For my weekly quiet time this week, I will blog about Psalm 106.
Psalm 106 is about Israel’s sins in the past, which includes the following examples: not remembering God’s acts on Israel’s behalf during the Exodus but rather provoking God at the Red Sea (or Sea of Reeds); envying Moses and Aaron; desiring meat; the Golden Calf; despising the Promised Land; worshiping the Baal-Peor; and child sacrifice. Through all of this (and beyond, into the exile, the apparent setting of Psalm 106), Israel has experienced God’s judgment and mercy. The lessons that Psalm 106 takes from Israel’s history pertain to God’s strength, God’s mercy, and the importance of doing righteousness, and the Psalmist proceeds to ask God to save Israel by re-gathering her from exile. Such a request is consistent with a recognition of God’s strength, mercy, and history of saving Israel, and the confession of Israel’s sins coincides with the realization that God values righteousness.
In terms of the meaning of certain verses, there were three discussions in my study that especially stood out to me. First of all, v 20 says (in the KJV) that “Thus they changed their glory into the similitude of an ox that eateth grass”, and a number of interpreters said that “their glory” refers to God himself. But I have long wondered: Was not Israel degrading herself through the Golden Calf incident, in that she compromised her own glory? Do not we compromise our own glory through our sins and character defects?
Second, in v 27, which is set after the Israelites despised the Promised Land and refused to go into it (Numbers 14), we read that God at that time lifted up God’s hand to “overthrow their seed also among the nations, and to scatter them in the lands.” This puzzled me because God did not scatter the Israelites or their seed among the nations soon after the Israelites sinned by despising the Promised Land, but rather God consigned Israel to wander in the wilderness for forty years. I checked some commentaries to see how they explained this passage, and John Gill referred to Jewish interpreter David Kimchi’s view that v 27 concerns the Israelites being discomfited by the Amorites and Canaanites when the Israelites went up to battle without God’s permission or presence. But Gill disagrees with Kimchi and says that God in v 27 was simply vowing to scatter Israel in the far off future. For Gill (and others) God used short-term and long-term vision after the Israelites sinned by despising the Promised Land!
Third, v 28 says “They joined themselves also unto Baalpeor, and ate the sacrifices of the dead.” What were the sacrifices of the dead? Some said that Baalpeor and other false gods are called dead to set them in contrast with the living God, the God of Israel; as Peake’s commentary notes, however, Psalm 106 also seems to regard the false gods as very much alive, for v 37 refers to them as shedim, or devils. Similarly, the apostle Paul regards the idols as nothing while also seeing them as devils (I Corinthians 10:14ff.). Others contend that the Baalpeor was dead in the sense that Baal descended to the underworld (yet dead is plural in v 28). Another view is that v 28 is condemning the consultation of the dead (see Deuteronomy 18:11; Isaiah 8:19).
Regarding the homiletical application of verses in Psalm 106, there were two discussions that stood out to me. First, vv 32-33 state: “They angered [him] also at the waters of strife, so that it went ill with Moses for their sakes: Because they provoked his spirit, so that he spake unadvisedly with his lips.” In Charles Haddon Spurgeon’s Treasury of David, there were two commentators who made profound points about Moses’ struggle with himself. One (Isaac Williams) noted that Moses, although he is called the meekest man on earth in Numbers 12:3, had a temper, for Moses had killed an Egyptian, thrown down the tablets of the Ten Commandments, and struck a rock in anger. Another said that we should be vigilant: “Blessed is the man who, although years have passed without an attempt at burglary, still bars his doors and sees his windows fastened.” Moses had to work at being meek, and he needed to be vigilant, even if years had passed without him having an outburst. The same is true of many of us: We need to be vigilant in maintaining a good character.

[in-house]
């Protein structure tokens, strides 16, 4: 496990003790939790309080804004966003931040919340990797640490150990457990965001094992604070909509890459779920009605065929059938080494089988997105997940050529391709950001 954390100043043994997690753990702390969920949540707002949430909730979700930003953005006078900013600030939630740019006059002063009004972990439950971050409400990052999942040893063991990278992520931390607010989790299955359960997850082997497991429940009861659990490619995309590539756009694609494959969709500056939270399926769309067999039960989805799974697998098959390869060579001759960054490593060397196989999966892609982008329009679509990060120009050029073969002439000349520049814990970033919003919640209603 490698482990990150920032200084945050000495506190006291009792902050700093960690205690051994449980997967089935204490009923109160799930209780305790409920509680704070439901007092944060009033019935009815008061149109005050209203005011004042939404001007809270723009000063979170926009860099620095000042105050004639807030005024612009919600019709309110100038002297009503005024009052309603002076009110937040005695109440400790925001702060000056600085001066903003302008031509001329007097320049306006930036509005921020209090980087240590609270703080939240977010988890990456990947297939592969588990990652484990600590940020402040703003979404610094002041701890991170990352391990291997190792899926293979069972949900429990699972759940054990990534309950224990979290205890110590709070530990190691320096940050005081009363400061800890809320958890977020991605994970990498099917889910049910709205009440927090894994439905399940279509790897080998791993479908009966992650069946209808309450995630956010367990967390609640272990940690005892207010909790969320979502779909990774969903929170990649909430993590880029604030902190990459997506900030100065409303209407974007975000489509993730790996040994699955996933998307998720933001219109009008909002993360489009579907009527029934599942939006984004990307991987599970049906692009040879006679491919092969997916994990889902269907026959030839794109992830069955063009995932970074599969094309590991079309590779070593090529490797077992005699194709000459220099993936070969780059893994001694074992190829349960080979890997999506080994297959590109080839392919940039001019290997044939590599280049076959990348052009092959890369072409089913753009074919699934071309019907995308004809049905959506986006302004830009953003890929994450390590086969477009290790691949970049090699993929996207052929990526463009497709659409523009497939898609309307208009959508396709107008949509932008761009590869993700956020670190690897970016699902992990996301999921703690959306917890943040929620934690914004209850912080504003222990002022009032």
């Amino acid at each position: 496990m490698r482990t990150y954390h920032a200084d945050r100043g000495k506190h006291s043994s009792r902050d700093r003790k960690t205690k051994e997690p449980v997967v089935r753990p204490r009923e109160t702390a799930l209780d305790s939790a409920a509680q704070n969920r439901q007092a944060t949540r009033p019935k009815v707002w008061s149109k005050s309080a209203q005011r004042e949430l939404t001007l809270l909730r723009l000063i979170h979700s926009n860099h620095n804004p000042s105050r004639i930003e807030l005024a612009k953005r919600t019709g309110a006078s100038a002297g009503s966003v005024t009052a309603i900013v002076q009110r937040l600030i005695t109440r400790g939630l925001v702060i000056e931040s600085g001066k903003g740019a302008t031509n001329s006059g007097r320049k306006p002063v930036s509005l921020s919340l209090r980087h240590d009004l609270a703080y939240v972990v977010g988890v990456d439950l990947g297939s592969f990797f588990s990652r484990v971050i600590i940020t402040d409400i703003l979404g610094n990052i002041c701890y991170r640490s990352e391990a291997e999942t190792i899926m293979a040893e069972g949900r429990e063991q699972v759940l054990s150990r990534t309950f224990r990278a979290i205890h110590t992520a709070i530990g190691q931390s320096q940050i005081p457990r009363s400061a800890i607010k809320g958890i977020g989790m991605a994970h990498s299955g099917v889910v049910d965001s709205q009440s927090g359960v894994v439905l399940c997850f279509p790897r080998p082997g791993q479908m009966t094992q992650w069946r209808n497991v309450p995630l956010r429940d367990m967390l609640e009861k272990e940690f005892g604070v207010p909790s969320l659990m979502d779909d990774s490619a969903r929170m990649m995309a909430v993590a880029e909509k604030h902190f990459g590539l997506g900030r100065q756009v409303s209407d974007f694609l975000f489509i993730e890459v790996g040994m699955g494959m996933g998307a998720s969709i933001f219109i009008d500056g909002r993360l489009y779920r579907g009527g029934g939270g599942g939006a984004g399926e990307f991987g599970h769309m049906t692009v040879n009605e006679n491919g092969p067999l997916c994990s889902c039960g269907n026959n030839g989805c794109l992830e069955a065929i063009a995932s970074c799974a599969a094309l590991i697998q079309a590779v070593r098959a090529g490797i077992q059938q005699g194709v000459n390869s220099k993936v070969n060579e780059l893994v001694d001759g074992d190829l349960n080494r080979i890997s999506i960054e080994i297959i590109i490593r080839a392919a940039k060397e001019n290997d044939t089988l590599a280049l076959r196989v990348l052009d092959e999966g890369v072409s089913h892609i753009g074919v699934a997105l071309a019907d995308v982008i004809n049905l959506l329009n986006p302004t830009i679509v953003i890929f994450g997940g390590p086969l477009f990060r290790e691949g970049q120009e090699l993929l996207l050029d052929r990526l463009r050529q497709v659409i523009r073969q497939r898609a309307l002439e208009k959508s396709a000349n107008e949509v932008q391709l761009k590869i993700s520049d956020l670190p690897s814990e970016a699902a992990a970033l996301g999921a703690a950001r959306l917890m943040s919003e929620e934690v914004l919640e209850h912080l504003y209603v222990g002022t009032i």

Second, a point that came up a couple of times in my study—-specifically in E.W. Bullinger’s Companion Bible and Jimmy Swaggart’s Expositor’s Study Bible—-is that it took much longer to get Egypt out of Israel than it took for God to get Israel out of Egypt. On a related note, the Orthodox Jewish Artscroll commentary mentions a view in Babylonian Talmud Pesachim 118b that, even after God drowned the Egyptians at the Red Sea, the Israelites feared that there were Egyptians who had escaped to shore. Egypt was still in Israel in the sense that Israel was idolatrous, but I think that Egypt was also in Israel in the sense that Israel did not feel fully free, and she had a hard time embracing God’s wonderful future for her because she was still chained (in her mind) to her oppressive past. It’s difficult for people who have had hard pasts to believe that things could get better, and perhaps that was Israel’s problem. Whether God dealt well with Israel when she was in that state of mind is a good topic for discussion: Did God really help matters by keeping Israel in Egypt for a little over four centuries? Did God teach Israel in the wilderness to rely on him because that would be a stepping stone between slavery—-in which Israel was provided for—-and the Promised Land—-in which Israelites would have to assume more initiative and responsibility for their own lives (while still depending on God)?